Mitchell, a Florida Times-Union reporter and graduate of the FAMU School of Journalism and Graphic Communication, went to Bethel Missionary Baptist Church in order to participate in the media availability that morning. The press conference was held at that location because the Legacy Banquet was an event that was jointly planned by Bethel Empowerment Foundation that is based in that church and the FAMU Foundation. The purpose of the banquet was to honor all the living FAMU presidents and raise money for the FAMU athletic department. Attendees at the press conference included FAMU President Elmira Mangum, Board of Trustees (BOT) Chairman Rufus Montgomery, and former Trustee R.B. Holmes (the pastor of the church).
According to a statement that Mitchell posted on her Twitter page, a public relations official intervened when she tried to ask questions and told her it wasn’t the right press conference for that.
Wednesday, August 26, 2015
According to WFSU: “Earlier this year Mangum hired Santoras D. Gamble in FAMU’s office of Communications. What raised eyebrows among FAMU faculty, staff and administrators, is Gamble’s background. He’s paid $75,000 a year. Gamble was convicted of Conspiracy to Defraud the United States, a felony. He was ordered to pay more than $122,000 in restitution to the U.S. Department of Education and Auburn University, where the crime took place. He also shows up the U.S. Department of Education’s annual fraud report to congress in 2012.”
Friday, August 21, 2015
“For the good of the institution and to prevent charges of undue political interference, I hope that our elected officials will allow our Board to do the job we were appointed to do,” he said.
WCTV-6 contacted the SACS headquarters in Atlanta, Ga. and asked it about the issue. The television station reported that: “A representative with SACS says if the FAMU Board of Trustees remove Montgomery as chair solely or largely because the legislators asked them to -- that would raise concerns. SACS is not looking into the matter at this time, but, FAMU could get a warning, probation, or lose accreditation.”
Sunday, July 19, 2015
The FAMU Board of Trustees has finally scheduled a face-to-face discussion with President Elmira Mangum to talk about what happened at the May 20 meeting of the Joint College of Engineering Governance Council of the COE. That will take place on Tuesday.
Below are links to some of the articles that have been written on this topic over the past weeks:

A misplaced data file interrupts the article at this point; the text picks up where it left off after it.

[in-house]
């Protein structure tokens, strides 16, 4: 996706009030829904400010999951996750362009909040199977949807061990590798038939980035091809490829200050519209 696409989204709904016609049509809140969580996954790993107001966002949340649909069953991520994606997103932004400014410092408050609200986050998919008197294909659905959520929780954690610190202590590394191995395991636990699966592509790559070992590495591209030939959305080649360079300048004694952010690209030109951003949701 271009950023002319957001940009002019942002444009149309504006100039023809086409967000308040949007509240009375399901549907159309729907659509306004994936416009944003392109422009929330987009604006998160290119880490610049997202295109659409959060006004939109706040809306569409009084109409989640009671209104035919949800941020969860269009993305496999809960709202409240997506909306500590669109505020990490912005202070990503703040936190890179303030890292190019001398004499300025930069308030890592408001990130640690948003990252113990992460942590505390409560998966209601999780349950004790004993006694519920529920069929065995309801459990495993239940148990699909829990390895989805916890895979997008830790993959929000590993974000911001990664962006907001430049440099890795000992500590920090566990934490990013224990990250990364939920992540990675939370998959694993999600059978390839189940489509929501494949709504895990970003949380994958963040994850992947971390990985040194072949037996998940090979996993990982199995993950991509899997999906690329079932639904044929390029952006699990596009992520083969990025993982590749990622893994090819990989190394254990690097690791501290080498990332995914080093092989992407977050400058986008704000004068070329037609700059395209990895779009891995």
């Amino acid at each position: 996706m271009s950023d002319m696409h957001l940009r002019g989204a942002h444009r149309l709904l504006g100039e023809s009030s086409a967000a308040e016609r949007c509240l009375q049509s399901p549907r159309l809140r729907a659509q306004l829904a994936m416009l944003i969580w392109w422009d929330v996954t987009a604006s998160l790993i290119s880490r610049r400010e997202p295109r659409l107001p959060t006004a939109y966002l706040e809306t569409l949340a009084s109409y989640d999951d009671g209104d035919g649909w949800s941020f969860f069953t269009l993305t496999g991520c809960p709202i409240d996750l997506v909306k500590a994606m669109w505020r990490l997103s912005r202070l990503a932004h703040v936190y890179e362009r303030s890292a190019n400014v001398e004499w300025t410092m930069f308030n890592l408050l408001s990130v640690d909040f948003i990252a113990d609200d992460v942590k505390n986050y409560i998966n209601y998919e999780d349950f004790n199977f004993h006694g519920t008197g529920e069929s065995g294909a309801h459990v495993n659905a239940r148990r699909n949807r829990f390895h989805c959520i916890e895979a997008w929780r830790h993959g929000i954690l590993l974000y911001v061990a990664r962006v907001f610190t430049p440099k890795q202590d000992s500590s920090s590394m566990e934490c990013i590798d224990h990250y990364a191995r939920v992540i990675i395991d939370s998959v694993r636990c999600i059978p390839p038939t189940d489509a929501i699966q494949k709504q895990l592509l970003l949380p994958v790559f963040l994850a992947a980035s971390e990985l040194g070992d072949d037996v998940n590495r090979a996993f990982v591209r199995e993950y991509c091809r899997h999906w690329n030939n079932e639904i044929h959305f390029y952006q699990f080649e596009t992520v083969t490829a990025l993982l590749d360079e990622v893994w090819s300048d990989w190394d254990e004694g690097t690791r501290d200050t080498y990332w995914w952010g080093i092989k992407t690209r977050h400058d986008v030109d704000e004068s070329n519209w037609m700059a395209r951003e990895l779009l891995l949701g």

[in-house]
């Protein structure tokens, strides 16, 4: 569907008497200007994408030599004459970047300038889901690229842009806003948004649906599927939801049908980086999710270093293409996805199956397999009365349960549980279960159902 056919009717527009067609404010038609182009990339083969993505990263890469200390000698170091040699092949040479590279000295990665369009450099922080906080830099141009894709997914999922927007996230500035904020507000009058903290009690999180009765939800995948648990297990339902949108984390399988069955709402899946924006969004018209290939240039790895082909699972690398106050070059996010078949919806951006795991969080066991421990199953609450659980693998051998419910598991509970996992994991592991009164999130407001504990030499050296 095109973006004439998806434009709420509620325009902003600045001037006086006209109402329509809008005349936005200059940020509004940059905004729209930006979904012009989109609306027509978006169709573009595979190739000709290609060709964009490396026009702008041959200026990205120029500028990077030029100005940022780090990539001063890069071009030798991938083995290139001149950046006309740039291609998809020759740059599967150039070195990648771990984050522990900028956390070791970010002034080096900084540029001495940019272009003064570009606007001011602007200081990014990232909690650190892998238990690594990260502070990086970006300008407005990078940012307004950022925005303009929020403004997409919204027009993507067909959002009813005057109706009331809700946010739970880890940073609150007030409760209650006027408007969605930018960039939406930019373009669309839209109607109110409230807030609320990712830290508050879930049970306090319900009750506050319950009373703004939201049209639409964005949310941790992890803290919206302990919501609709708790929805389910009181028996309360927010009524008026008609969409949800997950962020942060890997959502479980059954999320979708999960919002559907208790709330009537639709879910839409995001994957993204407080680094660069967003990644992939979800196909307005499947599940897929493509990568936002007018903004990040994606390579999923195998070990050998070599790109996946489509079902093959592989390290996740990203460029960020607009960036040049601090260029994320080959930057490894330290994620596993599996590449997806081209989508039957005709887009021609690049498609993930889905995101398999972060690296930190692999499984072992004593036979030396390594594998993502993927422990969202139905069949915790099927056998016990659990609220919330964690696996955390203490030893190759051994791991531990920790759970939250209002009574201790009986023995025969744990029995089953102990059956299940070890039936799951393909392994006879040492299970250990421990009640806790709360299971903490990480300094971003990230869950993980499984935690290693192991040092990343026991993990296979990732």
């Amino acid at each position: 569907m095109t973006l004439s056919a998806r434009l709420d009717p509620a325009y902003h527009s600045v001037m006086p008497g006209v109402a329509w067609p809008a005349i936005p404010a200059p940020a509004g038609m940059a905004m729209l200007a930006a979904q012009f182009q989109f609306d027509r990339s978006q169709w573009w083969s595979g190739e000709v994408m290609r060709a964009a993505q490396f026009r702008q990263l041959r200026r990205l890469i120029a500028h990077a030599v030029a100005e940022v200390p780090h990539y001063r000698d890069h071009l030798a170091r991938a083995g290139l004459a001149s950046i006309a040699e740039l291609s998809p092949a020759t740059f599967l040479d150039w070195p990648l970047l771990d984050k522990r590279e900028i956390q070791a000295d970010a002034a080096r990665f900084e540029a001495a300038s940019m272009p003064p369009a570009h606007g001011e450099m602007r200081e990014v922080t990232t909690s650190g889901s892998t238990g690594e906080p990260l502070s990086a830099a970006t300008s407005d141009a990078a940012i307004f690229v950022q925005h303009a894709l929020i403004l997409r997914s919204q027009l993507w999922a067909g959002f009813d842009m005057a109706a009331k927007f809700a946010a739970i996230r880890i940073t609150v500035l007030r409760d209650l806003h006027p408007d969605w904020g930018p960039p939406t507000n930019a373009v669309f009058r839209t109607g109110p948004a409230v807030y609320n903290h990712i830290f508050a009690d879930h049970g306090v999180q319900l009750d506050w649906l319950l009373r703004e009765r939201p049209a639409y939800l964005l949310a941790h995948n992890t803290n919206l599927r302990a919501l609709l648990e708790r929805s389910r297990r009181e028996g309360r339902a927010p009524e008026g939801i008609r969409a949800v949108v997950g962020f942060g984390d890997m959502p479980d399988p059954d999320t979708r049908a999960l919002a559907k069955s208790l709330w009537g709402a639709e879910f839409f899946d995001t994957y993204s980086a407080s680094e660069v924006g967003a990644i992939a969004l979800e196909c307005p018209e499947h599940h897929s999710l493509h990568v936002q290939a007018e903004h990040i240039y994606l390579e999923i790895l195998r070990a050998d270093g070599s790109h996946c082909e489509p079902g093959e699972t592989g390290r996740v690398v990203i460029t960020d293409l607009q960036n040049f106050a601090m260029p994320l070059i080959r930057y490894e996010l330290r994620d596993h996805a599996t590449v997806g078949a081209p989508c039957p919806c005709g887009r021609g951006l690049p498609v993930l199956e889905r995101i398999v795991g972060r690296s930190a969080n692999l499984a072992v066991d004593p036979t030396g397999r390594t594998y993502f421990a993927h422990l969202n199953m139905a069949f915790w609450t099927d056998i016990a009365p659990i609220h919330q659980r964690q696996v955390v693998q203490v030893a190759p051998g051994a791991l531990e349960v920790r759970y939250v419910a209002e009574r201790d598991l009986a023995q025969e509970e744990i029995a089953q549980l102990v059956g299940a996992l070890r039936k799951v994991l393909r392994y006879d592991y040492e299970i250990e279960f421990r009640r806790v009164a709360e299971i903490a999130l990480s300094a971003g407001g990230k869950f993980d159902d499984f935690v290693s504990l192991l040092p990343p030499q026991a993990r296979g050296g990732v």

Sunday, July 12, 2015
From “Loving FAMU means telling the truth about its issues” (Friday, July 10, 2015):
On Monday’s front page, there will be an article I wrote about the drama surrounding Florida A&M University President Elmira Mangum just a little over a year into her tenure.
She has made mistakes, but her position is worsened by a terrible relationship with members of the board of trustees and especially its chairman, Rufus Montgomery.
Friday, July 10, 2015
statement that addressed the recent changes in the FAMU-FSU College of Engineering (COE). That statement was later posted on www.FAMU.edu.
It stated that the Joint College of Engineering Governance Council passed a resolution on May 20, 2015 to shift the COE fiscal agent duties from FAMU to FSU. The FAMU Board of Trustees has not taken a vote to approve any changes to the current university policy stating that FAMU wants to serve as the fiscal agent/budget manager of the College of Engineering.
FAMU Board Chairman Rufus Montgomery told WCTV-6 on July 8 that “a conversation about the College of Engineering and other issues will be taken up by the board later this month as part of a broader discussion of governance at FAMU.”
Thursday, July 09, 2015
article “Florida State Takes Hold of FAMU Engineering Purse Strings,” which was published on the website of Diverse Issues in Higher Education on Monday, has moved quickly through the Twitterverse. Numerous FAMUans on Twitter are expressing shock and disappointment about the crisis that has now made FAMU a part of the FAMU-FSU College of Engineering in name only.
As of the time of this blog posting, the most re-tweeted comment on the topic comes from the official page of FAMU alumna Anika Noni Rose.
“Fla State has been attempting to manhandle FAMU’s engineering program for YRS. Appears it’s finally happened. Shame,” Rose wrote in the tweet sent July 7.
Monday, June 22, 2015
From: “Q&A: Mangum says FAMU ‘committed to diversity’”:
Q: Did Board of Governors members catch the university off-guard by suggesting that FAMU diversify its student body population?
A: “No. The university is fully committed to diversity. One of the three investment strategies in our Work Plan is to broaden our student base.
This administration has visited Brazil, India, various African countries, and China as part of our efforts to broaden the base.
Friday, October 03, 2014
Steve Harvey, host of the “Steve Harvey” daily talk show produced by NBCUniversal, recorded a special promotional spot for the inauguration of new FAMU President Elmira Mangum.
While speaking about college, Harvey could not resist also giving a special recognition to his fraternity, Omega Psi Phi.